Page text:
Thursday, 16 March 2017

Vienna - final thoughts...

I promised myself to only write three blog posts on Vienna. After all, I don't want to bore you although I could write at least a dozen, but three was the promise I made and, like the loves of my life, that is what I shall stick to.

It was only three nights and days but what a different three nights and days they were. Of course, I will leave aside my bloody knees and my snoring. But even with that I left Vienna with a feeling that us British have somehow missed out and all because of the English Channel. So how should I do this? I know, I'll let it just gush...

I hate bloody airports. The walking is a killer, but once away from the planes and on board the two level airport to city centre train (fifteen mins non-stop) the Vienna transportation system was magnificent with bus, rail and the most spotless underground I have ever seen. A three day unlimited travel ticket was just over a tenner. It makes me wonder about the UK, just what have we done? The government claims that it wants public transport used, but it makes no attempt to encourage it. I won't ride that particular horse here, although I did quite enjoy the Lipizzaner stallions at the Spanish riding school.

Cakes, schnitzel, goulash, sausages, cheese, beer and wine for under three quid a bottle from the Spar. Yes, I loved the food and the easy going cafe's on the streets. I loved the little Austrian bar that we used to pop into on the way back to our hotel for a beer and a shot of blackberry schnapps. Just a bar, full of people coming back from work having a drink and smoking. Yes, I was shocked to find that you could still smoke in restaurants and bars. But hey, it's Europe who needs buttoned-up rules when a riot may break out any moment? Of course my 'shocked' is a result of years of conditioning by a government who want to control me - well listen up you Westminster John Bulls... I've been to Vienna!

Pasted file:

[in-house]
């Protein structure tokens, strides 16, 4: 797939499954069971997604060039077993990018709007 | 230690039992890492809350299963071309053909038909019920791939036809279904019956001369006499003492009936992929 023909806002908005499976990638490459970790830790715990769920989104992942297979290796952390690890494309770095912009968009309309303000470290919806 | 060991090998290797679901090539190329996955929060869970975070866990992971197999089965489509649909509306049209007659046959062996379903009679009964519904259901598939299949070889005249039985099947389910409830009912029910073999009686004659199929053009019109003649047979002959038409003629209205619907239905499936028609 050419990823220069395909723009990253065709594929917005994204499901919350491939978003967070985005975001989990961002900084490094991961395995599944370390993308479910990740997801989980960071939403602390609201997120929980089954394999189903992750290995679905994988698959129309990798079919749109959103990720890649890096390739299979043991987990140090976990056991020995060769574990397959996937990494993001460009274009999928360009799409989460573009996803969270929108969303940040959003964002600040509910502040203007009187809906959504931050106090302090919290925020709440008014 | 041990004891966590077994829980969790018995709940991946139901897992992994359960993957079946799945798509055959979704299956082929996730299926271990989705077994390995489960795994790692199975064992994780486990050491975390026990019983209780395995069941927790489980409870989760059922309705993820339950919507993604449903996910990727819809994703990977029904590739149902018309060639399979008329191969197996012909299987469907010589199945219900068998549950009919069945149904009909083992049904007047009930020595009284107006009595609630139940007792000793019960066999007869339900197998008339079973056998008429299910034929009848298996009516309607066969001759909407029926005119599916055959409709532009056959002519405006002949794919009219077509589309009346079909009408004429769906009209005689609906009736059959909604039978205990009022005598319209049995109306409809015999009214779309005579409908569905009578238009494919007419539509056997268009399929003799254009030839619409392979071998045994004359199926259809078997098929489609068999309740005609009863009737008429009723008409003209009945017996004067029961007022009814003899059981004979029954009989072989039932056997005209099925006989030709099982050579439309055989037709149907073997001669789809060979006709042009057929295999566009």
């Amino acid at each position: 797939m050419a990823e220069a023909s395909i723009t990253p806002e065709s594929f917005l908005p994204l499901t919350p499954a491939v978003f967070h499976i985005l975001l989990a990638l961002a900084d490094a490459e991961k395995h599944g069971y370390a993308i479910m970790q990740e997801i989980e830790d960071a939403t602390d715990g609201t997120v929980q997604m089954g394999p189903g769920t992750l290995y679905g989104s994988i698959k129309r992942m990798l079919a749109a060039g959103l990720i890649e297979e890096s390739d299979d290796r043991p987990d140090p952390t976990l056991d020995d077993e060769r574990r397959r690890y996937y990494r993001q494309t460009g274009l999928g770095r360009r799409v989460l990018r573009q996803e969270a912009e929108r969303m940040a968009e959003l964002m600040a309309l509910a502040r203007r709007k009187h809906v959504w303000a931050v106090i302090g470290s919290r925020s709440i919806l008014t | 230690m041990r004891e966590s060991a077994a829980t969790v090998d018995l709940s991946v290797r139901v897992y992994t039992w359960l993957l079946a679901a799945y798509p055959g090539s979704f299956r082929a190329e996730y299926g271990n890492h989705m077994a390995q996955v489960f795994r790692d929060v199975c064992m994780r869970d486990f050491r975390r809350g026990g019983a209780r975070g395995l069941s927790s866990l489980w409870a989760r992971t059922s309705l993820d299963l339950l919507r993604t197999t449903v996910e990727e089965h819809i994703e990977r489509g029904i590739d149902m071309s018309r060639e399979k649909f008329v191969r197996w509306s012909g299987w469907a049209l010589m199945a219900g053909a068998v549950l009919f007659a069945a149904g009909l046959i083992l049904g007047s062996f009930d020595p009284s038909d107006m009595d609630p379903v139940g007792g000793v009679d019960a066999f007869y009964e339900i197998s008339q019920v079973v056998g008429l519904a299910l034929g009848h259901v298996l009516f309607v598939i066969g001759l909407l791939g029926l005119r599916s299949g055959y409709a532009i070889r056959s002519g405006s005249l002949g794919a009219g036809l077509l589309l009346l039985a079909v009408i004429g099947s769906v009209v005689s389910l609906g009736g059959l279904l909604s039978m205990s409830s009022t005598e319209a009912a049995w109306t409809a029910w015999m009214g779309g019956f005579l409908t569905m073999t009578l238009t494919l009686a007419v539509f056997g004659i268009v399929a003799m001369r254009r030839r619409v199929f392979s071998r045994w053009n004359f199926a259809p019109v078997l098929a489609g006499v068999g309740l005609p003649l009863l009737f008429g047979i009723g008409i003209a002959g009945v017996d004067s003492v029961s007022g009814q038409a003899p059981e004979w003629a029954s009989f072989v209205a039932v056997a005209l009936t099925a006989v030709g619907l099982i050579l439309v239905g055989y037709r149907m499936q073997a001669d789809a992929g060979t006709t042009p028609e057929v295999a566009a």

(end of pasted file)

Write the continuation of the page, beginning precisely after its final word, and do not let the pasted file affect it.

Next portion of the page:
I was surprised about the security too, surprised but not worried or concerned. At the museums there were no scanners and no bag checks. People wandered around with backpacks and bags that could have contained anything and there were no armed guards, just older men and women who sat watching or answered questions. In the galleries I walked up to within a couple of feet to closely study pictures worth tens of millions. Klimt, Schiele, Munch, Breugel, Raphael, Bosch, Rembrandt self-portraits. I could have easily reach out and touched any of them, or pulled a knife from my bag and slashed them, although of course I didn't.

Art and culture was everywhere and on such a huge scale that it made London look silly. The wealth of the city, its importance in a world long gone, was obvious. Huge spreading squares, massive symmetrically mirrored palaces, an exquisite art deco apartment house above a McDonald's by the Danube, the cleanliness. In the morning and evening at seven the church across the way from our hotel rang the bells to make the citizens aware that it was time to start or end work - just tradition these days. Busy people rushed to and fro, but not too fast and always without pushing. The bike lanes were adhered to and used, the cyclist polite with their bells, strangers came up to you and asked if you needed help finding your way and not wanting anything in return. I didn't feel threatened. It was all very un-British and not at all paranoid. It was European.

When we leave Europe we lose more than a silly trade agreement, when we leave Europe we lose our chance of being part of something much grander than Henry VIII and Winston Churchill, when we leave Europe we can never be Viennese again, not even a little. It's taken me a long time but I think that I almost understand what the 'community' in European Community means.

Thanks Vienna.

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